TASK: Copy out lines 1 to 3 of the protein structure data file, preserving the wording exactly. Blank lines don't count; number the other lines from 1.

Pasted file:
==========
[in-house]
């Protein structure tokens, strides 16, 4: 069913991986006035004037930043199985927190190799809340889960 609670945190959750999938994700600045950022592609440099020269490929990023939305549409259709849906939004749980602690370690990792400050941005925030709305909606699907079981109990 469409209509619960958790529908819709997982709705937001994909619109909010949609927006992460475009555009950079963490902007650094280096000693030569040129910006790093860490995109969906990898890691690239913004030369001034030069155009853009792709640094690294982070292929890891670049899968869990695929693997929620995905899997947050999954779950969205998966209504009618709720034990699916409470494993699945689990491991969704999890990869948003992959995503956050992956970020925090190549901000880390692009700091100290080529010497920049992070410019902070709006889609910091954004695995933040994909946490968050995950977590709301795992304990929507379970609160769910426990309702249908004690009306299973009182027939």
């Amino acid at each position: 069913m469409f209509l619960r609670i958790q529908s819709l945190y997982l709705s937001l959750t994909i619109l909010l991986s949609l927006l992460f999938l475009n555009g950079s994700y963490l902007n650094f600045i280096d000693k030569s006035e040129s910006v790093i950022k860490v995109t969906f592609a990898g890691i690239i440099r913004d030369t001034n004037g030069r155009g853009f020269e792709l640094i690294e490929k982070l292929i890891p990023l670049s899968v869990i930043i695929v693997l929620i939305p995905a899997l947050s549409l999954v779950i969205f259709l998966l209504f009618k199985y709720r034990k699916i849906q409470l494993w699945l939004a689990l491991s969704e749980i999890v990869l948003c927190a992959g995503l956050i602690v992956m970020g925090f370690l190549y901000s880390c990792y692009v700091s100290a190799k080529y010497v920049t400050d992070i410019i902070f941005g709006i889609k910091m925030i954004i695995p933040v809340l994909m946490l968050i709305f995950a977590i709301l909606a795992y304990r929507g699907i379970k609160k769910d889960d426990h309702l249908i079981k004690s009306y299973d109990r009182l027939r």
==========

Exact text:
[in-house]
């Protein structure tokens, strides 16, 4: 069913991986006035004037930043199985927190190799809340889960 609670945190959750999938994700600045950022592609440099020269490929990023939305549409259709849906939004749980602690370690990792400050941005925030709305909606699907079981109990 469409209509619960958790529908819709997982709705937001994909619109909010949609927006992460475009555009950079963490902007650094280096000693030569040129910006790093860490995109969906990898890691690239913004030369001034030069155009853009792709640094690294982070292929890891670049899968869990695929693997929620995905899997947050999954779950969205998966209504009618709720034990699916409470494993699945689990491991969704999890990869948003992959995503956050992956970020925090190549901000880390692009700091100290080529010497920049992070410019902070709006889609910091954004695995933040994909946490968050995950977590709301795992304990929507379970609160769910426990309702249908004690009306299973009182027939």
């Amino acid at each position: 069913m469409f209509l619960r609670i958790q529908s819709l945190y997982l709705s937001l959750t994909i619109l909010l991986s949609l927006l992460f999938l475009n555009g950079s994700y963490l902007n650094f600045i280096d000693k030569s006035e040129s910006v790093i950022k860490v995109t969906f592609a990898g890691i690239i440099r913004d030369t001034n004037g030069r155009g853009f020269e792709l640094i690294e490929k982070l292929i890891p990023l670049s899968v869990i930043i695929v693997l929620i939305p995905a899997l947050s549409l999954v779950i969205f259709l998966l209504f009618k199985y709720r034990k699916i849906q409470l494993w699945l939004a689990l491991s969704e749980i999890v990869l948003c927190a992959g995503l956050i602690v992956m970020g925090f370690l190549y901000s880390c990792y692009v700091s100290a190799k080529y010497v920049t400050d992070i410019i902070f941005g709006i889609k910091m925030i954004i695995p933040v809340l994909m946490l968050i709305f995950a977590i709301l909606a795992y304990r929507g699907i379970k609160k769910d889960d426990h309702l249908i079981k004690s009306y299973d109990r009182l027939r």